In 2005, in order to pay off her student loans, Kate Beaton left her home in Cape Breton, Nova Scotia, to work on the Alberta oil sands, a vast region in Canada that contains one of the largest deposits of crude oil in the world. During this time, Beaton began writing “Hark! A Vagrant,” a witty, irreverent webcomic about history, literary figures and her own life. The beloved series has been collected into two bestselling books, Hark! A Vagrant and Step Aside, Pops.
Ducks: Two Years in the Oil Sands, Beaton’s first full-length graphic memoir, is a beautiful and nuanced account of her time working in the town of Fort McMurray, as well as at various temporary work camps owned by several oil companies. It directly addresses the sexual harassment and violence that she and others experienced in the oil sands, as well as the toxic masculinity that permeates the work camps.
We talked with Beaton about the difficulties of capturing the sometimes contradictory realities of such a complicated place.
You started posting “Hark! A Vagrant” 15 years ago. How have you changed as a writer and artist since then?
I’ve changed a lot. I was only 23 when I started making things that would be “Hark! A Vagrant.” I had gone through a lot in some ways, but I was very young and inexperienced, and I look at some of my old work and cringe at it, but this is the same for almost anyone making things in the public eye. Everyone is a young fool for a while, and the world changes around you, and you get older and hopefully not more foolish but the other way around.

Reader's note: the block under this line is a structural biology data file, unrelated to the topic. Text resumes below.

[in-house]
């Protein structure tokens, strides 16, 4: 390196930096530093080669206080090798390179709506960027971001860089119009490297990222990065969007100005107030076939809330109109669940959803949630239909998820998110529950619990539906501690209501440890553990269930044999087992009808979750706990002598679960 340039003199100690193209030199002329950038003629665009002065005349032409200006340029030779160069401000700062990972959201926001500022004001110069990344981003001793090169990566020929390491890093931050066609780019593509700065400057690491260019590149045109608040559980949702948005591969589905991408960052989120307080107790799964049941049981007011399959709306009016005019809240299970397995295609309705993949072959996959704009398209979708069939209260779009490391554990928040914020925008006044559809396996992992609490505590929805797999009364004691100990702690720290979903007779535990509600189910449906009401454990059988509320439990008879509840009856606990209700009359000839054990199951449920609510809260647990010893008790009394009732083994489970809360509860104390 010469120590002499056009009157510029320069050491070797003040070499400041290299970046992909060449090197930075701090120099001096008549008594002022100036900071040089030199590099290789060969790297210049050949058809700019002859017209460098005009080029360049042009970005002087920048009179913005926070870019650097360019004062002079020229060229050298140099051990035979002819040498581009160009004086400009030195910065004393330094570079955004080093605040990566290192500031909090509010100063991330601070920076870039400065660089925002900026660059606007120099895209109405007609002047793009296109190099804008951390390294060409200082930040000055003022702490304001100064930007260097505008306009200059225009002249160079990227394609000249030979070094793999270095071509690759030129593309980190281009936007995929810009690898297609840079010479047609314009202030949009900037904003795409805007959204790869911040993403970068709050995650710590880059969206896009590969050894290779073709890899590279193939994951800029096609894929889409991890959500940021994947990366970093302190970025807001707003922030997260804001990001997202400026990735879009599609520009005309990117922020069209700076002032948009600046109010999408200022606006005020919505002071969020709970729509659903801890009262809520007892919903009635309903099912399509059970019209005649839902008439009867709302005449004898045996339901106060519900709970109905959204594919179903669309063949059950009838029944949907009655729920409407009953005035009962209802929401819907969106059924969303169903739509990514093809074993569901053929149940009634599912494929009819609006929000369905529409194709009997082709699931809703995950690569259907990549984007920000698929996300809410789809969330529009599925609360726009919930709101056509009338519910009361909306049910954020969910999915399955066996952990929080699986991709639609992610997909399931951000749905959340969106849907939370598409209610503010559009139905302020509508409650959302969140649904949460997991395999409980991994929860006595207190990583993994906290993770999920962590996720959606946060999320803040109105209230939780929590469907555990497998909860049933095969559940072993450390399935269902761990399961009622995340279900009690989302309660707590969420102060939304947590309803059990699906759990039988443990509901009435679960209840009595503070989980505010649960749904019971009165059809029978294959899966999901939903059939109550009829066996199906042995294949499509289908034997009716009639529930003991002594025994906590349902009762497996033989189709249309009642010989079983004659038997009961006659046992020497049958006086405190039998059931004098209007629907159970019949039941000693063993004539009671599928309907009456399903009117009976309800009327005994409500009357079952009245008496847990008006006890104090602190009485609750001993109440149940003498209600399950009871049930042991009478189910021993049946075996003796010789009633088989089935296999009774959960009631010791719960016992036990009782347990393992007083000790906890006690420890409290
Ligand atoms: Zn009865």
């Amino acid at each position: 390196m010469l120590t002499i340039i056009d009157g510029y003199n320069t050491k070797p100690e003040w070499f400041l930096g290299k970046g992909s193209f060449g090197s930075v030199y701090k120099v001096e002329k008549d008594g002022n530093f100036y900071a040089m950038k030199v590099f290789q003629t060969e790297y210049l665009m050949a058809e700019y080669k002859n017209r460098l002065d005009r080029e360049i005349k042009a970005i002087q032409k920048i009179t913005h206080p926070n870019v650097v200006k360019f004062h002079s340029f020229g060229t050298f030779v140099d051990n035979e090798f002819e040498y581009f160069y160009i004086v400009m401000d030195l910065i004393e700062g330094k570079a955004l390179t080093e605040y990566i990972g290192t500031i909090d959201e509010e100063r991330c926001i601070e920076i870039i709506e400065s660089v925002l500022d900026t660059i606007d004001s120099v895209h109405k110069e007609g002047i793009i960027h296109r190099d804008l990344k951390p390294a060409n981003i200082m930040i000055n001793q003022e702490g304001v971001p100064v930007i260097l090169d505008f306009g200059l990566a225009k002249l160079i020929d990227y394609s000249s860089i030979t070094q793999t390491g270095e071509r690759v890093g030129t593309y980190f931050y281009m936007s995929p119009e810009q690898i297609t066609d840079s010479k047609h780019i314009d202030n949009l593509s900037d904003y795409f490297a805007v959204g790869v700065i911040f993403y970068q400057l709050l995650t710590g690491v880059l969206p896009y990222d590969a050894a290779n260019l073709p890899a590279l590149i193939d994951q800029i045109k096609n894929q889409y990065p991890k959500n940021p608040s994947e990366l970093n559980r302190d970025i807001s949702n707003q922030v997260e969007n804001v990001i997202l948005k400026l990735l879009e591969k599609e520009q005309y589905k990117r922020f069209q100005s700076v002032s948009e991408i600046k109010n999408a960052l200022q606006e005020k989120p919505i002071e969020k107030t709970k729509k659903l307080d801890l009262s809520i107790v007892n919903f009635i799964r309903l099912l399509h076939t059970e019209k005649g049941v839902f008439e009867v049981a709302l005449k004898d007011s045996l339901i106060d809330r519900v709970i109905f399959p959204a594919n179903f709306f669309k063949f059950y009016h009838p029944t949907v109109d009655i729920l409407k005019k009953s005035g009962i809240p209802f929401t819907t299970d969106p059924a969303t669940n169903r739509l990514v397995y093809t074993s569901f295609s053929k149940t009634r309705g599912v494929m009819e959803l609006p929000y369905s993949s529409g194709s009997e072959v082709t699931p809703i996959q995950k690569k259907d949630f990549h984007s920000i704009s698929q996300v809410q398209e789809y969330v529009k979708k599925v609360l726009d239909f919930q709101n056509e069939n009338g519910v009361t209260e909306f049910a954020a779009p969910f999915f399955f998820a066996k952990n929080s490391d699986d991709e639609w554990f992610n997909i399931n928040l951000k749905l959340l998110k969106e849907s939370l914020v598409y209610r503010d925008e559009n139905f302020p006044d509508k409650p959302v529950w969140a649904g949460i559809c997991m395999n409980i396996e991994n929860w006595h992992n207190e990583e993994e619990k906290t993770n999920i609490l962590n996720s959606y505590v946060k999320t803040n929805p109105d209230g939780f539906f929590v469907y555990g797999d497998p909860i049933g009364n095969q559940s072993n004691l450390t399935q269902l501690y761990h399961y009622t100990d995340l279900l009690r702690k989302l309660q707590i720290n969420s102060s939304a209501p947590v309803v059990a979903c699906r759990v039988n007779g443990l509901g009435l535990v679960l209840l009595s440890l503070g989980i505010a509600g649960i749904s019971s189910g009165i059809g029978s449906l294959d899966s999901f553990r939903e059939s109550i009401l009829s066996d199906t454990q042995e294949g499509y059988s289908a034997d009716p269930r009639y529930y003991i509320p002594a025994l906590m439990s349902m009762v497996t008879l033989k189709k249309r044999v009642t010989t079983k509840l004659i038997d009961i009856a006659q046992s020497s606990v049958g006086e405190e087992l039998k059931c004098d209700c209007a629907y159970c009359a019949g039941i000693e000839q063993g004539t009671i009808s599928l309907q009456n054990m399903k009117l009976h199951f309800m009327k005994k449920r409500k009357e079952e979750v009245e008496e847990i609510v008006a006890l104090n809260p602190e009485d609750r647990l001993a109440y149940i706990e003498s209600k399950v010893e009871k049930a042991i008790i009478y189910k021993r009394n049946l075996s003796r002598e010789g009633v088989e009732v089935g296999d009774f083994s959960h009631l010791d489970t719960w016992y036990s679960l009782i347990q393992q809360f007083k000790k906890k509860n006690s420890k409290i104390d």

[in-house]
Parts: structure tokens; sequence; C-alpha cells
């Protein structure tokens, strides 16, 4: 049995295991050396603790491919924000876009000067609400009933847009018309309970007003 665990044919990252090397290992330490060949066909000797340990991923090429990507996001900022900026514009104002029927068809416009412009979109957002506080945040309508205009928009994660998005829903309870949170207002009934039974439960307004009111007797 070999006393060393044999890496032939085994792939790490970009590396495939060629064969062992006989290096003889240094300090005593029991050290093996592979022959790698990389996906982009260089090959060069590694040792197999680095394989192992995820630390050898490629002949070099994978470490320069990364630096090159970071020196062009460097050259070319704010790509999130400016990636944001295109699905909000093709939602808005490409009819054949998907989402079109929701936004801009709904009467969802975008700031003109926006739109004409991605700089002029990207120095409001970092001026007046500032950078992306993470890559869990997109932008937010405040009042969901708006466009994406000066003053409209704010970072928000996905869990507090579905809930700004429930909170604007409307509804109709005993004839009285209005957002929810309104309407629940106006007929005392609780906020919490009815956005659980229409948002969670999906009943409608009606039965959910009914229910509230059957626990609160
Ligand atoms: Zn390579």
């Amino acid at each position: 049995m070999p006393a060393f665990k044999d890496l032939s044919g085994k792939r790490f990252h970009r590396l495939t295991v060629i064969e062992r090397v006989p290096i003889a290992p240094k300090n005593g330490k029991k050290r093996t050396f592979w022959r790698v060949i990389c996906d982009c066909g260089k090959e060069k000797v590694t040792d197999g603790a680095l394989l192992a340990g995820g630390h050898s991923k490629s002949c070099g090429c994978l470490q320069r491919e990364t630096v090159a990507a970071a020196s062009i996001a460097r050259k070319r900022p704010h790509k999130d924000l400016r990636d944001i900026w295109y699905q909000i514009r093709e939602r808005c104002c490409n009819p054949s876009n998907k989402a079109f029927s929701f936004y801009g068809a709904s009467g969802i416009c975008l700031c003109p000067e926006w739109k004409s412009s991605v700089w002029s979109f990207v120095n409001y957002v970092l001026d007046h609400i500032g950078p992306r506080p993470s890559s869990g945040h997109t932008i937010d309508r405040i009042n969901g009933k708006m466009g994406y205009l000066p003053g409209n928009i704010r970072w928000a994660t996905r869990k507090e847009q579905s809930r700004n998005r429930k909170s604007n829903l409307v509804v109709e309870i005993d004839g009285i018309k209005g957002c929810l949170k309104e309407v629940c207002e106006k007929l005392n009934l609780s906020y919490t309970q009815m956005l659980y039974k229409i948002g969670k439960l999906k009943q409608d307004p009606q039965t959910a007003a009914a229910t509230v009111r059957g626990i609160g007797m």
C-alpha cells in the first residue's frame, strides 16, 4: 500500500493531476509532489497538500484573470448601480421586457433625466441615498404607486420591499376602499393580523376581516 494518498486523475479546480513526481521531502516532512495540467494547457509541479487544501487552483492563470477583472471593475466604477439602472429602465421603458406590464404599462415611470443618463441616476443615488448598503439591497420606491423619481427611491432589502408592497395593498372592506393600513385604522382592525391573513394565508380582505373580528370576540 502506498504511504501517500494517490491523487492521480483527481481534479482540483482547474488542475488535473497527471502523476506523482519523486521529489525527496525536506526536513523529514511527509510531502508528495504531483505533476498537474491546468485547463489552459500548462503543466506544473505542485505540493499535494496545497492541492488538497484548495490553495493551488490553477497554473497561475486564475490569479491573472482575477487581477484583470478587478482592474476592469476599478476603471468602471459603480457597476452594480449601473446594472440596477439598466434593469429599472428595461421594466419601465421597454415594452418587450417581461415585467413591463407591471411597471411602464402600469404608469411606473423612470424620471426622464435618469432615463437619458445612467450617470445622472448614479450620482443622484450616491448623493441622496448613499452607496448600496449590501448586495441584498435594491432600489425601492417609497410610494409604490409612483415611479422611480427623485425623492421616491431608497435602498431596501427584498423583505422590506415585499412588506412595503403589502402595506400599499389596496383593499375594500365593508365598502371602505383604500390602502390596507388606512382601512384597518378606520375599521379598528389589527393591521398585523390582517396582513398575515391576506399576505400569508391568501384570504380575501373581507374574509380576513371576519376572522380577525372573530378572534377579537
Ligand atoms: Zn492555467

Right now I’m 38, and it has been a long time since I was a fresh face on the comics scene. I’m more like the wallpaper or a worn-out chair, but I like being that. No one is surprised I’m here.
How did writing those comics affect your life in the work camps? Did you have any sense of how your career would unfold?
After I had comics in my life, working in the camps got easier, because I had this thing that was just for me. Before I had that, I lost myself. It was just work and people chipping away at you in a certain way. Then I had comics and I’d go home to my little camp room after work and draw them and put them online, and here I was in a work camp in the oil sands, very alone in many ways, and I was connecting to people who saw me for who I was through my work. I felt like myself. And I didn’t want to give that up or lose that.